An independent group of developers recently announced their intentions to port Team Fortress 2 to the upcoming Source 2 engine, and the early results of their work—an aptly named project known as Team Fortress: Source 2—already look amazing.
Team Fortress 2 originally launched in 2007 but quickly spiraled out of control as Valve expanded the game with new maps, gameplay modes, weapons, and of course hats. The class-based shooter was built on Valve’s popular Source engine, but as the company begins to flirt with the potential of the as-of-yet unreleased Source 2, it’s clear the 17-year-old progenitor has seen better days.
Enter the good folks at Amper Software. Previously known as the masterminds behind Creators.TF, which facilitated the development of new, unofficial content for Team Fortress 2 after Valve put it out to pasture, Amper has spent the last few months porting assets from the original game to Source 2. Why? Well, it looks better, for starters, but Team Fortress 2 has also gotten pretty messy under the hood over the years.
“Source, the engine that Team Fortress 2 officially runs on, is a two-decades-old compilation of code, written by different generations of programmers with different mindsets and ways to approach a certain problem,” lead programmer Daniel Basiuc-Brinzei told Kotaku via email. “When this many people work on a single codebase in such a long period of time, the game gets filled with lots of legacy code, obsolete systems and very poor design decisions that end up degrading performance of said game.”
“Migrating to a completely new engine means redoing everything from scratch,” Basiuc-Brinzei added. “Redoing everything from scratch, in our case, means redesigning the aforementioned poor decisions in a more optimized way. Which, in general means drastically improved performance with better visuals. In short, Team Fortress 2 on Source 2 would run much better than Team Fortress 2 on Source, while still preserving all the visual improvements of Source 2. And the goal of the project is to show that.”
The Amper Software team isn’t exactly working with the official Source 2 tools, however. Instead, they’ve been given early access to s&box, the successor to Garry’s Mod and the only known Source 2 game in development. So that’s where they’re building Team Fortress: Source 2. Much like its famously open-ended predecessor, s&box provides users with an unfettered toolset to create whatever they see fit. When key members of Amper were invited to preview s&box back in May, they knew porting Team Fortress 2 to Source 2 had to be their top priority.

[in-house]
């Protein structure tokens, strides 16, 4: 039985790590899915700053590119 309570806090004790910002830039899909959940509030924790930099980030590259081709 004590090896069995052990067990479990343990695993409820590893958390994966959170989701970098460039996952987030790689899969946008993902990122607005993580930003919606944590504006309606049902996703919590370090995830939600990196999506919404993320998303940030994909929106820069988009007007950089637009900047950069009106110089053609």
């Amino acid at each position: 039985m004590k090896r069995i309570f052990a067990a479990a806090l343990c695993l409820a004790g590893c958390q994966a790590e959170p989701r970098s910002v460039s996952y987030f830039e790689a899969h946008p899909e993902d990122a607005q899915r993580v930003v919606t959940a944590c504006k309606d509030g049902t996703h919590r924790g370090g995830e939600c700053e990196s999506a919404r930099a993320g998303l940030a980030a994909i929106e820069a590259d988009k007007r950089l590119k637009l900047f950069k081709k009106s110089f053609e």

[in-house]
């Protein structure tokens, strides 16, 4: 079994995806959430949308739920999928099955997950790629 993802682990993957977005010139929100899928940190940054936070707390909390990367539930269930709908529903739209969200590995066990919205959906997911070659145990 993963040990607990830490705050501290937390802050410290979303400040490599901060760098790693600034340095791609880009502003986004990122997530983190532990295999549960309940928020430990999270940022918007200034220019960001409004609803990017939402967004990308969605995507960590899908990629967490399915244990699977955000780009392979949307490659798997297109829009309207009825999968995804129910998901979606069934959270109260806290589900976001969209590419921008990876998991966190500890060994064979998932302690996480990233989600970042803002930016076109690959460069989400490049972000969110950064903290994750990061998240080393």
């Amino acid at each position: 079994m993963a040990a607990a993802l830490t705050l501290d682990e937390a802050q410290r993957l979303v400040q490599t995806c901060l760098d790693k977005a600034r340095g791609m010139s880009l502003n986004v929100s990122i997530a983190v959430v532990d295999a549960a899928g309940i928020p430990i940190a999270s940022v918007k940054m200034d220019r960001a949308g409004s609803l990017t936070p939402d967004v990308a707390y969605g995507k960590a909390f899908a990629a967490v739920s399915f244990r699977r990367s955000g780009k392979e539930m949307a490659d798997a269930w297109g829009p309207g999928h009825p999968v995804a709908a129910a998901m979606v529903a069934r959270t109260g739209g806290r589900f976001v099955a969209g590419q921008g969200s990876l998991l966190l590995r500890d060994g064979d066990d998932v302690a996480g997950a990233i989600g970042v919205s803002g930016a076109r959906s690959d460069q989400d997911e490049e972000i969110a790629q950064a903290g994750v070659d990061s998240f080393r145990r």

Since then, the team has made steady and impressive progress. Although Source 2 supports the importing of some Source assets, the transition isn’t always perfect. Amper devs often need to fine-tune elements like shaders and particle effects on the other end to make sure they still fit the original Team Fortress 2 aesthetic. Skyboxes, the large images that fill out stage backgrounds, also needed to be manually ported from the old engine to the new one, a process that was necessary to maintain the original lighting.
“We have been studying the way Source 2 works, what the differences between this engine and its predecessor are, and how exactly one creates a game in it,” Basiuc-Brinzei said. “Team Fortress: Source 2 is a passion volunteer project, driven by the motivation to see the game we all love on a better engine and better tools for modding. We currently don’t have any explicit deadlines and there are currently no estimates on how long this project will take in terms of production, but we’re planning to take as much time as we need to make sure every single aspect of our creation gets enough care and attention.”
Of course, not everything has been smooth sailing.
Amper has made good headway on implementing the Team Fortress 2 classes and their base weaponry, but Basiuc-Brinzei refers to the bazooka-carrying Soldier’s ubiquitous rocket jump as the “final boss” of getting him working correctly. Source 2 has a much different physics engine than Source, and while the team feels as if they’ve nailed the act of actually firing a rocket, the Soldier’s ability to send himself flying with a well-placed explosion still needs tweaking to feel accurate to the original game.
Similarly, the Demoman provided a challenge due to the fact both of his guns are projectile-based and thus heavily reliant on the new physics system in a way the Sniper’s hitscan weapons, for example, aren’t. But comparing the video posted on the official site to my rapidly deteriorating memories of days playing the original Team Fortress 2, they seem to have mostly nailed the one-eyed Scotsman’s unique loadout.
But what happens if Valve announces its plans to officially port Team Fortress 2 to Source 2 tomorrow, much like the company did with Dota 2 back in 2015? Basiuc-Brinzei explained that this would just solve the problem of his team having to do it themselves. Team Fortress: Source 2 isn’t meant to replace Team Fortress 2, he said, but to highlight the potential of the Source 2 engine. Plus, having the official Source 2 tools available in Team Fortress 2 natively would be a godsend for modders looking to experiment further.
“A lot of us have been in the Team Fortress 2 modding scene for a very long time, and throughout all this time, we’ve been very limited in terms of what we can and can’t do in Source,” Basiuc-Brinzei told Kotaku. “Getting Team Fortress 2 to work on Source 2 breaks that barrier completely; we have full control over the entire code. And this means we are free to experiment with any kind of different features, despite how complex they are to implement.”
“We’re like pioneers that got to explore a new area that no one previously was able to explore,” he added. “And this is what excites us.”